Hydrophobic anion activation of human liver chi chi alcohol dehydrogenase

Biochemistry. 1991 Jun 11;30(23):5743-9. doi: 10.1021/bi00237a016.


Class III alcohol dehydrogenase (chi chi-ADH) from human liver binds both ethanol and acetaldehyde so poorly that their Km values cannot be determined, even at ethanol concentrations up to 3 M. However, long-chain carboxylates, e.g., pentanoate, octanoate, deoxycholate, and other anions, substantially enhance the binding of ethanol and other substrates and hence the activity of class III ADH up to 30-fold. Thus, in the presence of 1 mM octanoate, ethanol displays Michaelis-Menten kinetics. The degree of activation depends on the size both of the substrate and of the activator; generally, longer, negatively charged activators result in greater activation. At pH 10, the activator binds to the E-NAD+ form of the enzyme to potentiate substrate binding. Pentanoate activates methylcrotyl alcohol oxidation and methylcrotyl aldehyde reduction 14- and 30-fold, respectively. Such enhancements of both oxidation and reduction are specific for class III ADH; neither class I nor class II shows this effect. The implications as to the nature of the physiological substrate(s) of class III ADH are discussed in light of the recent finding that this ADH and glutathione-dependent formaldehyde dehydrogenase are identical. A new rapid purification procedure for chi chi-ADH is presented.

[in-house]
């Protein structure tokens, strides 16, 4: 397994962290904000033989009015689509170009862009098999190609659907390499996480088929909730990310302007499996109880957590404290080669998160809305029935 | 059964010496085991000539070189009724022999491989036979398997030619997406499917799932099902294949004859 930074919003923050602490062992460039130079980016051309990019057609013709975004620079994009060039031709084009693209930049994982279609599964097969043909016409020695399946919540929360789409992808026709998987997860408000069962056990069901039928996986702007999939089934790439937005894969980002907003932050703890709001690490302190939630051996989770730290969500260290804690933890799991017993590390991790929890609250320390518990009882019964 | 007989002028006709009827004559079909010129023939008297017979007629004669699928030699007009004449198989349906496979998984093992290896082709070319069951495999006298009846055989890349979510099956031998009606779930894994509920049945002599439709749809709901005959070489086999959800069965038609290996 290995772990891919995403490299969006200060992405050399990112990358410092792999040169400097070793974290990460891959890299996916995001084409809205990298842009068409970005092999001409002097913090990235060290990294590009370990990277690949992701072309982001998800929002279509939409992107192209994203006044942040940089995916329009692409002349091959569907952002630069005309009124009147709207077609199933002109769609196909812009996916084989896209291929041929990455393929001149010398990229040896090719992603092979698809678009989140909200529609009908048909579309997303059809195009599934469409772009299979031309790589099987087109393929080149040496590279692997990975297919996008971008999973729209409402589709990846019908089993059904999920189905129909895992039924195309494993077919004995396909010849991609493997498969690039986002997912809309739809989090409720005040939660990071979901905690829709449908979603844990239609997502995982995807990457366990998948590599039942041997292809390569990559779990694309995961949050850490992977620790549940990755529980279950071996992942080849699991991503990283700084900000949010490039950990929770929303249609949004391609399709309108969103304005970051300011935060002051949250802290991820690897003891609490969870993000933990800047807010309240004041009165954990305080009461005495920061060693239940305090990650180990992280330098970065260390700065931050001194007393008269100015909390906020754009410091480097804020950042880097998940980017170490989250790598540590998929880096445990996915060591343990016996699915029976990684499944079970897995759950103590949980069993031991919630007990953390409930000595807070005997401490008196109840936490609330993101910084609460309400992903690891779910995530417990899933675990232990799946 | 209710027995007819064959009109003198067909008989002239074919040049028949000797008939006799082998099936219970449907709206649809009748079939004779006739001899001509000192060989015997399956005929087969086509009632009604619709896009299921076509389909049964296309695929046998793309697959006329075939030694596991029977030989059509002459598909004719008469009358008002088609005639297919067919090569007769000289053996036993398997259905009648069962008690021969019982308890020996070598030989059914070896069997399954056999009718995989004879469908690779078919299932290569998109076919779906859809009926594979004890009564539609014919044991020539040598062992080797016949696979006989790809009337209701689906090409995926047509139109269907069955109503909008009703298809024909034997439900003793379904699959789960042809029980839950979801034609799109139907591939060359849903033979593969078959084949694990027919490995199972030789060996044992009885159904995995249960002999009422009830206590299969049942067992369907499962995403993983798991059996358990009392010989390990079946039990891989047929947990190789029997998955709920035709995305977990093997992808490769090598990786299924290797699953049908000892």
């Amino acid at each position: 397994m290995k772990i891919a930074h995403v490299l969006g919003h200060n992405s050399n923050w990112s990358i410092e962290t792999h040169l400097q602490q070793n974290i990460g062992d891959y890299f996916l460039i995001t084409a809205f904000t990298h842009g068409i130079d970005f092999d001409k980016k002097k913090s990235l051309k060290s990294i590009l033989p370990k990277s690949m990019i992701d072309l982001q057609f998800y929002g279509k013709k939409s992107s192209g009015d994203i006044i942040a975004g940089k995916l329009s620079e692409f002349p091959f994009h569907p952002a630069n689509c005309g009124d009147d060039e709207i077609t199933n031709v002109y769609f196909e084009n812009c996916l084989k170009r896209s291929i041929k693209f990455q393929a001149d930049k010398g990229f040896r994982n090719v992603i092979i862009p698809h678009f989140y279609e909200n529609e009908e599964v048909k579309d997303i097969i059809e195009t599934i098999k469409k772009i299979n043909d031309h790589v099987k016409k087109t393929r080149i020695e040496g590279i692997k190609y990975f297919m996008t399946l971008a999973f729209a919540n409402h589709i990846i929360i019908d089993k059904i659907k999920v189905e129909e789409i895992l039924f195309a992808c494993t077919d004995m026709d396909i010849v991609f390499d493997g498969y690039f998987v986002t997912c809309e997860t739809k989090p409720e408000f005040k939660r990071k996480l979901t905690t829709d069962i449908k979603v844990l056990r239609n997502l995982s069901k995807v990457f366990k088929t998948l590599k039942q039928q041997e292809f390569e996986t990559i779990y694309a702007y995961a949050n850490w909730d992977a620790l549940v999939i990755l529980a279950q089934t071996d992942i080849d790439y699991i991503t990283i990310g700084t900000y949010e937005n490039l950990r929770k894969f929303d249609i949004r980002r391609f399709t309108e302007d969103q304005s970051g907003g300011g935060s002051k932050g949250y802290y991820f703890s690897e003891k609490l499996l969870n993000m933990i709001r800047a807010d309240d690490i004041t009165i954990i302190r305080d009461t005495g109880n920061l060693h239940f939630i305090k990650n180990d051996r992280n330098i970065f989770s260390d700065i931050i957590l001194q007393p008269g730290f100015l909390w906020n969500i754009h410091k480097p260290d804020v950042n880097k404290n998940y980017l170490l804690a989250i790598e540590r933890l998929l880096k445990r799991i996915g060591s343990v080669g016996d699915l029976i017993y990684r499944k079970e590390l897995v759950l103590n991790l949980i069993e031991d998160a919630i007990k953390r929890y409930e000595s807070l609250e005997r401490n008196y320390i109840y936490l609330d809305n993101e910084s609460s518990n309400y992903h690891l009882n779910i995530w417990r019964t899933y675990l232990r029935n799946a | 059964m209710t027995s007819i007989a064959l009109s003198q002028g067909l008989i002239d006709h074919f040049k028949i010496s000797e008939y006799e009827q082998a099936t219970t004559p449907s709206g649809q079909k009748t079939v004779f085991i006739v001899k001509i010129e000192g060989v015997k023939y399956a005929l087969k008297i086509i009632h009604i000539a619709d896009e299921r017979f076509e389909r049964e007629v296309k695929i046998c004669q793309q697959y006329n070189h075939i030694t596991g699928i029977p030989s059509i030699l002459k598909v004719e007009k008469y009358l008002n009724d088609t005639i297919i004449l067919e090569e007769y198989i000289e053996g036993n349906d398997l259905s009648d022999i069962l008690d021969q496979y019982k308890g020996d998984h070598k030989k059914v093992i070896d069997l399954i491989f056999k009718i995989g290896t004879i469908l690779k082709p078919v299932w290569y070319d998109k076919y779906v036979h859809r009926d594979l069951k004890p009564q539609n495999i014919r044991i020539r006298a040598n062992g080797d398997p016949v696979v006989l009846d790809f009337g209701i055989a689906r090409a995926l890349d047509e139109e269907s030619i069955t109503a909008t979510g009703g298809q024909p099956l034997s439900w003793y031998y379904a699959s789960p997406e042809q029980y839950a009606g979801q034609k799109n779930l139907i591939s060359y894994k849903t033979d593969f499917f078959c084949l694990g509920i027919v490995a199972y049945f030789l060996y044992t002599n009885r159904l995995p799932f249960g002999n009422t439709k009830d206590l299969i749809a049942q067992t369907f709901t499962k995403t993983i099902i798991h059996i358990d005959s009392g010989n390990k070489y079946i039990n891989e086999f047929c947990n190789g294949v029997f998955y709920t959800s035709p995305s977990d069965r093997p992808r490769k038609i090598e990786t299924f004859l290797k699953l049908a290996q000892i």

Publication types

  • Research Support, Non-U.S. Gov't

MeSH terms

  • Aldehyde Oxidoreductases / metabolism*
  • Aldehydes / metabolism
  • Anions / metabolism
  • Binding Sites
  • Enzyme Activation
  • Ethanol / metabolism
  • Humans
  • Hydrogen-Ion Concentration
  • Kinetics
  • Liver / enzymology*
  • Protein Conformation
  • Solubility
  • Substrate Specificity / drug effects
  • Valerates / pharmacology


  • Aldehydes
  • Anions
  • Valerates
  • Ethanol
  • formaldehyde dehydrogenase (glutathione)
  • Aldehyde Oxidoreductases